Crimeware available for as low as... $1?
These are hidden prices that hackers and others crybercriminals charge for providing hacking tools and malware
The dark world of the Internet is much bigger than the visible world that we see in our day-to-day lives with crimeware and hacking tools sold for as low as $1 to $50 in the Middle East and North Africa region, says a new report.
Crimeware sold includes a variety of cryptors, malware and hacking tools, in the range of $1 to $12, while keyloggers are free or sold up to $19, and ransomware for $30 to $50, according to a Trend Micro whitepaper released at Gitex Technology Week.
"This is the dark Internet of underground economy. These are hidden prices that hackers and others crybercriminals charge for providing hacking tools and malwares. There are forums for hacking; whatever you can think of cybercrime it's available there. Most commonly available are malwares, fake documentation, drugs and weapons in the dark Web world in this region. In the US, drugs and weapons are most commonly available in this dark world," said Ihab Moawad, vice-president for the Mediterranean, Middle East and Africa at Trend Micro.
In the Middle East and North Africa, hacktivism, DDoS attacks and website defacements are a staple. Major primary product categories are 27 per cent each for malware and fake documents; 20 per cent for stolen data; 13 per cent for crimeware; 10 per cent for weapons; and three per cent for narcotics, according to Trend Micro's research results.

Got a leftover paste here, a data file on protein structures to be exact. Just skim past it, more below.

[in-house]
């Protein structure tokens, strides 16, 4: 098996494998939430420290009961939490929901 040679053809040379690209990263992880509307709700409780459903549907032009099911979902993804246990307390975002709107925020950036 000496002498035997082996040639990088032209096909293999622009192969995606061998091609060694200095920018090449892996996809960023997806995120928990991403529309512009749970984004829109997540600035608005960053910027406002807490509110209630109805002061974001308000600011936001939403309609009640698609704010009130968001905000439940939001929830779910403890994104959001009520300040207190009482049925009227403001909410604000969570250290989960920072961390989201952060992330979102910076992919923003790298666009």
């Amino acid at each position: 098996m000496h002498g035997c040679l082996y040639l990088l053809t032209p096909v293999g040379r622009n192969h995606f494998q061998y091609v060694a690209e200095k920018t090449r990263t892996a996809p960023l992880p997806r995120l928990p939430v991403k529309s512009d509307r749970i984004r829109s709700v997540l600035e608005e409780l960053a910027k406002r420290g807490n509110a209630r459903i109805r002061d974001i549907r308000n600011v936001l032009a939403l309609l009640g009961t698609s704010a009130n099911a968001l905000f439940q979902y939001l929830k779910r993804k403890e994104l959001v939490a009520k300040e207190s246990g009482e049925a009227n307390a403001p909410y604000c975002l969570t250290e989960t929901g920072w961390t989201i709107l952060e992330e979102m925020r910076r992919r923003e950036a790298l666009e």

Moawad pointed out that the generally the payment for these cybercrimes is done through credit cards, bitcoins and sometimes by cash as well. He said governments don't have tools, depth and understanding of the underground world, therefore, cybersecurity firms work with the Interpol and global law enforcement entities.
"Cybercrime is a global phenomenon. In the Mena region, the people in the dark Web world give stuff for free but it's not the same in other parts of the world. This collaboration happening here is also unique as they talk with each other in a very formal way like brothers and help each other out. You don't see this kind of coordination elsewhere. They give you instructions also on how to join it. In North America, people have to read about it. For any crime, the purpose is generating money; it applies the same for the cybercrime. By hacking enterprises, hackers can get much more money as compared to individuals," said Bilal Baig, director of system engineering for the Mediterranean, Middle East and Africa at Trend Micro.
He said virtual private networks are a mainstay for cybercriminal activity and can be purchased due to the anonymity they provide. VPNs offered here are purportedly secure, don't store logs, and have multiple hop points. Cybercriminals will typically use these servers as either part of a botnet, or a jump-off platform for further attacks.
According to Baig, stolen identities are sold in forums across the region. The Arabic forum hack-ing in Egypt sells stolen identities for $18. The demand for personally identifiable documents is influenced by geopolitical tensions, their buyers wanting to flee active war zones, for instance, leveraging them to migrate to other countries as refugees.
On the other hand, cybercriminals can also purchase fake documents to perpetrate insurance fraud or prove resident status. A daunting real-world implication is a dangerous person buying these fake documents, and slipping through to other countries as refugees, the report said.
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